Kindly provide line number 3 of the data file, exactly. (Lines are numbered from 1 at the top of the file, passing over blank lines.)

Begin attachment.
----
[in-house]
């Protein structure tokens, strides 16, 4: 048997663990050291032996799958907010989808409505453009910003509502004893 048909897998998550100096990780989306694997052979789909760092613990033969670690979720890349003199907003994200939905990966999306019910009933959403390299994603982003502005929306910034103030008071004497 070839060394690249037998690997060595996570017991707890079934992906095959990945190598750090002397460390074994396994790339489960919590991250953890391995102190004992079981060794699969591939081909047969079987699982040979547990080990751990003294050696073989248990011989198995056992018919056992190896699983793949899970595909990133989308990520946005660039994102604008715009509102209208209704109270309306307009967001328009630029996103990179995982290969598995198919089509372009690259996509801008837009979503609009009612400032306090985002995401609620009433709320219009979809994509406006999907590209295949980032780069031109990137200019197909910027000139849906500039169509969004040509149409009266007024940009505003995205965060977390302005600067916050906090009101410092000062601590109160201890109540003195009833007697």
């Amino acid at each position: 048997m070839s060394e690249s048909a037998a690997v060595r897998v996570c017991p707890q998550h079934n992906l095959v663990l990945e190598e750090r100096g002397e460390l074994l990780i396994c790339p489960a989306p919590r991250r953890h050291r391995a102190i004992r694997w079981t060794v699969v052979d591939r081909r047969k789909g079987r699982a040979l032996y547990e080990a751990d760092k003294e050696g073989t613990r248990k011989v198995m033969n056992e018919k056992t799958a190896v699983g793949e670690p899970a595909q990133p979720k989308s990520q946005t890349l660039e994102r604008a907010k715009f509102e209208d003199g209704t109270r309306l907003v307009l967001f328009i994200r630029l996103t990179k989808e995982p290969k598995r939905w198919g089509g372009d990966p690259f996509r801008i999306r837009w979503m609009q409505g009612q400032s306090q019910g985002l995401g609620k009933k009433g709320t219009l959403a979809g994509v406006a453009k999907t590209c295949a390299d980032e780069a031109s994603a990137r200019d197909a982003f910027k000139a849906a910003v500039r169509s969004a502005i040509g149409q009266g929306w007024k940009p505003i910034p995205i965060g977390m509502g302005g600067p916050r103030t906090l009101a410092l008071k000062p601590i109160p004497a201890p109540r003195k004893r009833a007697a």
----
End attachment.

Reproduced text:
């Amino acid at each position: 048997m070839s060394e690249s048909a037998a690997v060595r897998v996570c017991p707890q998550h079934n992906l095959v663990l990945e190598e750090r100096g002397e460390l074994l990780i396994c790339p489960a989306p919590r991250r953890h050291r391995a102190i004992r694997w079981t060794v699969v052979d591939r081909r047969k789909g079987r699982a040979l032996y547990e080990a751990d760092k003294e050696g073989t613990r248990k011989v198995m033969n056992e018919k056992t799958a190896v699983g793949e670690p899970a595909q990133p979720k989308s990520q946005t890349l660039e994102r604008a907010k715009f509102e209208d003199g209704t109270r309306l907003v307009l967001f328009i994200r630029l996103t990179k989808e995982p290969k598995r939905w198919g089509g372009d990966p690259f996509r801008i999306r837009w979503m609009q409505g009612q400032s306090q019910g985002l995401g609620k009933k009433g709320t219009l959403a979809g994509v406006a453009k999907t590209c295949a390299d980032e780069a031109s994603a990137r200019d197909a982003f910027k000139a849906a910003v500039r169509s969004a502005i040509g149409q009266g929306w007024k940009p505003i910034p995205i965060g977390m509502g302005g600067p916050r103030t906090l009101a410092l008071k000062p601590i109160p004497a201890p109540r003195k004893r009833a007697a």